Saturday, January 24, 2015

What Does Disability Really Mean?

The most common model of disability used is the medical model of disability. The medical model views disability as a deficit, and says that disabilities should be cured or disabled people should pass as normal. Also, it focuses on the individual only. The medical model often results in scientific studies that focus on coming up with a cure (thanks a lot, Autism Speaks) and shoehorns differences observed as deficits (How is that objective? Shouldn't scientific studies minimize bias?). It also can lead to pressure to have the person seem normal, which can lead to problems as disabled people are different in such a way that the normal way of functioning does not help them accomplish a task.

This model can be easily accepted if a person decides to focus on only the disabled individuals or sees differences as being bad. However, if a person looks at the society around them and withholds their typical judgements, they may realize that the social model of disability is more accurate.

The social model is neutral and focuses not just on disabled individuals, but also on the society they live in. Also, it says that disabled people should be accommodated rather than be cured or be encouraged to pass as normal.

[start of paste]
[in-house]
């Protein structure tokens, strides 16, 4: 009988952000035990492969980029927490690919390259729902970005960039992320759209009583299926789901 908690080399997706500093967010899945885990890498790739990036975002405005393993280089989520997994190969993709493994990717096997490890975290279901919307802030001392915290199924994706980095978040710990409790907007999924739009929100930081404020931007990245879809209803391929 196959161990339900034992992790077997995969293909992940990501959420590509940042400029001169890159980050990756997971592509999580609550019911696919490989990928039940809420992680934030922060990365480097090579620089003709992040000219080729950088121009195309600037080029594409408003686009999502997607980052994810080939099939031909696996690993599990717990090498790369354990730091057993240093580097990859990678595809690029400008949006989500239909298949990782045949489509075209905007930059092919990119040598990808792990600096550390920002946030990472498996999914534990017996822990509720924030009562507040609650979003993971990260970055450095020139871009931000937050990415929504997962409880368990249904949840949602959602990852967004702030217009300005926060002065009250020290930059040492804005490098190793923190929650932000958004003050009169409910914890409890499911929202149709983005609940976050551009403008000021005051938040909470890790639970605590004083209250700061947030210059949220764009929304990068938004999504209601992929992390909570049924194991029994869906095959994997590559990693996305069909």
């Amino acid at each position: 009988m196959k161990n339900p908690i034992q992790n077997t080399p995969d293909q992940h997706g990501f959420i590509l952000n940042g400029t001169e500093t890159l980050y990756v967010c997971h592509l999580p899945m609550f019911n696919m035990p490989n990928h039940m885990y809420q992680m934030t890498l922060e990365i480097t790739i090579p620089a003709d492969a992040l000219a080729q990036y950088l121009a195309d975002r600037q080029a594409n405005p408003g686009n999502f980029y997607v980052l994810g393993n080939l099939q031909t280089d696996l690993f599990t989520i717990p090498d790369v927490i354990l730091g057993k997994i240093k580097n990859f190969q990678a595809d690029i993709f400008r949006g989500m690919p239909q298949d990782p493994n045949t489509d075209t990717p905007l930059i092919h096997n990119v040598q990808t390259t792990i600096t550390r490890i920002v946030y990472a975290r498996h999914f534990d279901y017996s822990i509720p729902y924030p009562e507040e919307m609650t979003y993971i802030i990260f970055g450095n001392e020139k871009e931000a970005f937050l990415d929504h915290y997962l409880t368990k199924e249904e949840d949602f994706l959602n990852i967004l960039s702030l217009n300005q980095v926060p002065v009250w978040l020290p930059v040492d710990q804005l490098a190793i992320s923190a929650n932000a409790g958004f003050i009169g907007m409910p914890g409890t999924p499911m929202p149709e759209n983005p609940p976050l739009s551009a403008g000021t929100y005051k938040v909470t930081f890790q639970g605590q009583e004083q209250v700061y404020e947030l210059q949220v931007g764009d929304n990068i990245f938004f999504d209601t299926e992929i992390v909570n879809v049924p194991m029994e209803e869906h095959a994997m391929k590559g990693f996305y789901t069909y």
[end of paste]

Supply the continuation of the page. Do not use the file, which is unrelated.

Think of it like biological adaptations. They do not help or harm an organism in and of themselves, but the same adaptation can help or hinder an organism in different environments. For example, a species of animal may have a digestive system specialized to process food found in their habitat. However, if it gets whisked out of its natural habitat and into one that has different kinds of food available, it may have trouble digesting it. The cure approach would be to surgically alter its digestive system to process the foods found in its new habitat, which is invasive and may lead to the death of the animal. The "pass as normal" approach would be to have it eat the food found in the new habitat. However, this leads to the animal not being able to function due to improper nutrition. On the other hand, the accommodation approach would be to get the food from its old habitat and let the animal eat it, and to be cooperative when the animal turns its nose up at food that gives it digestive problems. This leads to the animal being able to thrive.

Likewise, abusive treatments used on neurodivergent individuals may result in damage to their body or even death. Making them pass as normal may make them unable to function. However, encouraging them to do things in their natural way and to figure out what works for them and what doesn't will lead to them being able to thrive.